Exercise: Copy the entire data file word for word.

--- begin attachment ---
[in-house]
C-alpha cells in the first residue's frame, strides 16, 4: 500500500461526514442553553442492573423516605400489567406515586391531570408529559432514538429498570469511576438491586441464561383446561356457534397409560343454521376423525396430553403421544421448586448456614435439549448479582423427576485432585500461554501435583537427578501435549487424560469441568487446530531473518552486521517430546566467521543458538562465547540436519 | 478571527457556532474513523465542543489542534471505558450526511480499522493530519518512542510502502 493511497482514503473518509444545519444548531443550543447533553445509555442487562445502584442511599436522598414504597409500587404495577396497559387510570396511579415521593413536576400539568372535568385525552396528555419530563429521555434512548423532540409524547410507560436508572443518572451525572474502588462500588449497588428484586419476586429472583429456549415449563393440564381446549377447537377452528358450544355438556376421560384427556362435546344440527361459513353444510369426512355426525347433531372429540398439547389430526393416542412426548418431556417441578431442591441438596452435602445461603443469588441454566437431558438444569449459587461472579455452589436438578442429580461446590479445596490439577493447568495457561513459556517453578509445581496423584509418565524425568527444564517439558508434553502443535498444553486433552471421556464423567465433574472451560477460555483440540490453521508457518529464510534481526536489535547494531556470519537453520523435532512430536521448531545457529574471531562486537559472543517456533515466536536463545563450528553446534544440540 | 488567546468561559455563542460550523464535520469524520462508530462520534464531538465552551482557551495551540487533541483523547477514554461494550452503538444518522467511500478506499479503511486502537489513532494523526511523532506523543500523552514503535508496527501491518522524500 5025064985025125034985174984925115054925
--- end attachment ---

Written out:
[in-house]
C-alpha cells in the first residue's frame, strides 16, 4: 500500500461526514442553553442492573423516605400489567406515586391531570408529559432514538429498570469511576438491586441464561383446561356457534397409560343454521376423525396430553403421544421448586448456614435439549448479582423427576485432585500461554501435583537427578501435549487424560469441568487446530531473518552486521517430546566467521543458538562465547540436519 | 478571527457556532474513523465542543489542534471505558450526511480499522493530519518512542510502502 493511497482514503473518509444545519444548531443550543447533553445509555442487562445502584442511599436522598414504597409500587404495577396497559387510570396511579415521593413536576400539568372535568385525552396528555419530563429521555434512548423532540409524547410507560436508572443518572451525572474502588462500588449497588428484586419476586429472583429456549415449563393440564381446549377447537377452528358450544355438556376421560384427556362435546344440527361459513353444510369426512355426525347433531372429540398439547389430526393416542412426548418431556417441578431442591441438596452435602445461603443469588441454566437431558438444569449459587461472579455452589436438578442429580461446590479445596490439577493447568495457561513459556517453578509445581496423584509418565524425568527444564517439558508434553502443535498444553486433552471421556464423567465433574472451560477460555483440540490453521508457518529464510534481526536489535547494531556470519537453520523435532512430536521448531545457529574471531562486537559472543517456533515466536536463545563450528553446534544440540 | 488567546468561559455563542460550523464535520469524520462508530462520534464531538465552551482557551495551540487533541483523547477514554461494550452503538444518522467511500478506499479503511486502537489513532494523526511523532506523543500523552514503535508496527501491518522524500 5025064985025125034985174984925115054925